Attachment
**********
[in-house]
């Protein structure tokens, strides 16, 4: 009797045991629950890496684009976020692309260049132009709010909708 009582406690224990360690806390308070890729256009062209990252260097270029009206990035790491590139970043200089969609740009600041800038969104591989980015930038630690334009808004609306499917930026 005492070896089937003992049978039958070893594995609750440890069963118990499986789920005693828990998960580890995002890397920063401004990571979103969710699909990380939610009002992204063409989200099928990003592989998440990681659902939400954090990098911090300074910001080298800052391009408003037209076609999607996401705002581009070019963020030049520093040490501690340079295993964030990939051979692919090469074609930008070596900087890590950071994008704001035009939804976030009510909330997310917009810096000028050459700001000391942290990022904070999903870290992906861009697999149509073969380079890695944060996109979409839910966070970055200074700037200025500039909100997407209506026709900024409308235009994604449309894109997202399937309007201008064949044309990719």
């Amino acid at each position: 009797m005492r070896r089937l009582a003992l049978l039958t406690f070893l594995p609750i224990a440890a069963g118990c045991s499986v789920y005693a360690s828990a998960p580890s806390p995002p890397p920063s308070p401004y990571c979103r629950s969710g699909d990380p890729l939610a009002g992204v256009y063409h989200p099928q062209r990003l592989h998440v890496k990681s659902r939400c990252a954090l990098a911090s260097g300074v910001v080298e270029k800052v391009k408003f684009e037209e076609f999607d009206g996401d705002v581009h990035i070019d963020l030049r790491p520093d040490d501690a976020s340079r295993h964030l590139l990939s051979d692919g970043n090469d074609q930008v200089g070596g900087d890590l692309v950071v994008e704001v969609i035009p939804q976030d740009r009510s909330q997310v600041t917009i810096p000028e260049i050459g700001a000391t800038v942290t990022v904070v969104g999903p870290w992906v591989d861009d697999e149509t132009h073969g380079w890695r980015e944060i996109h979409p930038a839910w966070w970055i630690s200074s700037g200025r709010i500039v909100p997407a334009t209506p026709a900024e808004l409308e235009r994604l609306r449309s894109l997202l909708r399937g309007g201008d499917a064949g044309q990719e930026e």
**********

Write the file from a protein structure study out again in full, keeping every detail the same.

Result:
[in-house]
């Protein structure tokens, strides 16, 4: 009797045991629950890496684009976020692309260049132009709010909708 009582406690224990360690806390308070890729256009062209990252260097270029009206990035790491590139970043200089969609740009600041800038969104591989980015930038630690334009808004609306499917930026 005492070896089937003992049978039958070893594995609750440890069963118990499986789920005693828990998960580890995002890397920063401004990571979103969710699909990380939610009002992204063409989200099928990003592989998440990681659902939400954090990098911090300074910001080298800052391009408003037209076609999607996401705002581009070019963020030049520093040490501690340079295993964030990939051979692919090469074609930008070596900087890590950071994008704001035009939804976030009510909330997310917009810096000028050459700001000391942290990022904070999903870290992906861009697999149509073969380079890695944060996109979409839910966070970055200074700037200025500039909100997407209506026709900024409308235009994604449309894109997202399937309007201008064949044309990719």
């Amino acid at each position: 009797m005492r070896r089937l009582a003992l049978l039958t406690f070893l594995p609750i224990a440890a069963g118990c045991s499986v789920y005693a360690s828990a998960p580890s806390p995002p890397p920063s308070p401004y990571c979103r629950s969710g699909d990380p890729l939610a009002g992204v256009y063409h989200p099928q062209r990003l592989h998440v890496k990681s659902r939400c990252a954090l990098a911090s260097g300074v910001v080298e270029k800052v391009k408003f684009e037209e076609f999607d009206g996401d705002v581009h990035i070019d963020l030049r790491p520093d040490d501690a976020s340079r295993h964030l590139l990939s051979d692919g970043n090469d074609q930008v200089g070596g900087d890590l692309v950071v994008e704001v969609i035009p939804q976030d740009r009510s909330q997310v600041t917009i810096p000028e260049i050459g700001a000391t800038v942290t990022v904070v969104g999903p870290w992906v591989d861009d697999e149509t132009h073969g380079w890695r980015e944060i996109h979409p930038a839910w966070w970055i630690s200074s700037g200025r709010i500039v909100p997407a334009t209506p026709a900024e808004l409308e235009r994604l609306r449309s894109l997202l909708r399937g309007g201008d499917a064949g044309q990719e930026e």